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An Ecological Basis for Establishment of a Phosphorus Threshold for the Everglades Ecosystem

  • Curtis J. Richardson
  • Ryan S. King
  • Song S. Qian
  • Panchabi Vaithiyanathan
  • Robert G. Qualls
  • Craig A. Stow
Part of the Ecological Studies book series (ECOLSTUD, volume 201)

Numerous studies have shown that the Everglades fen is a phosphorus-limited ecosystem (Steward and Ornes 1975a,b; Craft and Richardson 1993a; Koch and Reddy 1992; Richardson et al. 1999; Richardson and Qian 1999; Noe et al. 2001). From this it can be hypothesized that increases in phosphorus concentrations in the water column and the soils of the Everglades above the ecosystem’s P assimilative capacity (Chap. 23) will result in significant imbalances in the structure and function of the Everglades ecosystem (Richardson and Qian 1999). In the following chapter we provide information on our experimental results and general organism and ecosystem responses to P additions, as well as provide a statistical basis for determining a P threshold as it relates to ecological imbalance. However, before assessing the experimental P-dosing results, it is necessary to establish quantifiable metrics or indices of trophic level response to P concentrations as well as to determine a priori a scale of acceptable P effects.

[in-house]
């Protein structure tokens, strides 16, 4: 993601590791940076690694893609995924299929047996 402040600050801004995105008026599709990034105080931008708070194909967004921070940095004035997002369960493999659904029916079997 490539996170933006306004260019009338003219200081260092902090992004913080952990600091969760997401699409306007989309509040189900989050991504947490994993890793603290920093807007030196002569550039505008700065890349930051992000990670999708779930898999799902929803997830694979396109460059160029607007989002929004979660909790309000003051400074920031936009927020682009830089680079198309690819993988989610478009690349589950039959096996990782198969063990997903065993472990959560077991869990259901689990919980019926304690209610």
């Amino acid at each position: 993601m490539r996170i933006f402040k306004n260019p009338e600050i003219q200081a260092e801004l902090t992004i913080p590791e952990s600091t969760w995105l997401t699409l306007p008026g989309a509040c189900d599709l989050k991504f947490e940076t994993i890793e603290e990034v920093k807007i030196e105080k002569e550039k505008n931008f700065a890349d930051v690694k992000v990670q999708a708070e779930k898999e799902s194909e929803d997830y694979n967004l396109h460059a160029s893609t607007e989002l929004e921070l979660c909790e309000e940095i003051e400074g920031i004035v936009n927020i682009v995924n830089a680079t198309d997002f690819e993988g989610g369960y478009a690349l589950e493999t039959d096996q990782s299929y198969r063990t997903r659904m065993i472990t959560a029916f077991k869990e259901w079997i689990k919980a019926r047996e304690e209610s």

Keywords

Total Phosphorus Trophic Level Credible Interval Total Phosphorus Concentration Ecological Basis 
These keywords were added by machine and not by the authors. This process is experimental and the keywords may be updated as the learning algorithm improves.

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Copyright information

© Springer Science+Business Media, LLC 2008

Authors and Affiliations

  • Curtis J. Richardson
    • 1
  • Ryan S. King
    • 2
  • Song S. Qian
    • 1
  • Panchabi Vaithiyanathan
    • 3
  • Robert G. Qualls
    • 4
  • Craig A. Stow
    • 5
  1. 1.Nicholas School of the Environment and Earth SciencesDuke University Wetland CenterDurhamUSA
  2. 2.Department of BiologyBaylor UniversityWacoUSA
  3. 3.Divers Alert NetworkThe Peter B. Bennett CenterDurhamUSA
  4. 4.Natural Resources and Environmental ScienceUniversity of NevadaRenoUSA
  5. 5.NOAA/Great Lakes Environmental Research LaboratoryAnn ArborUSA

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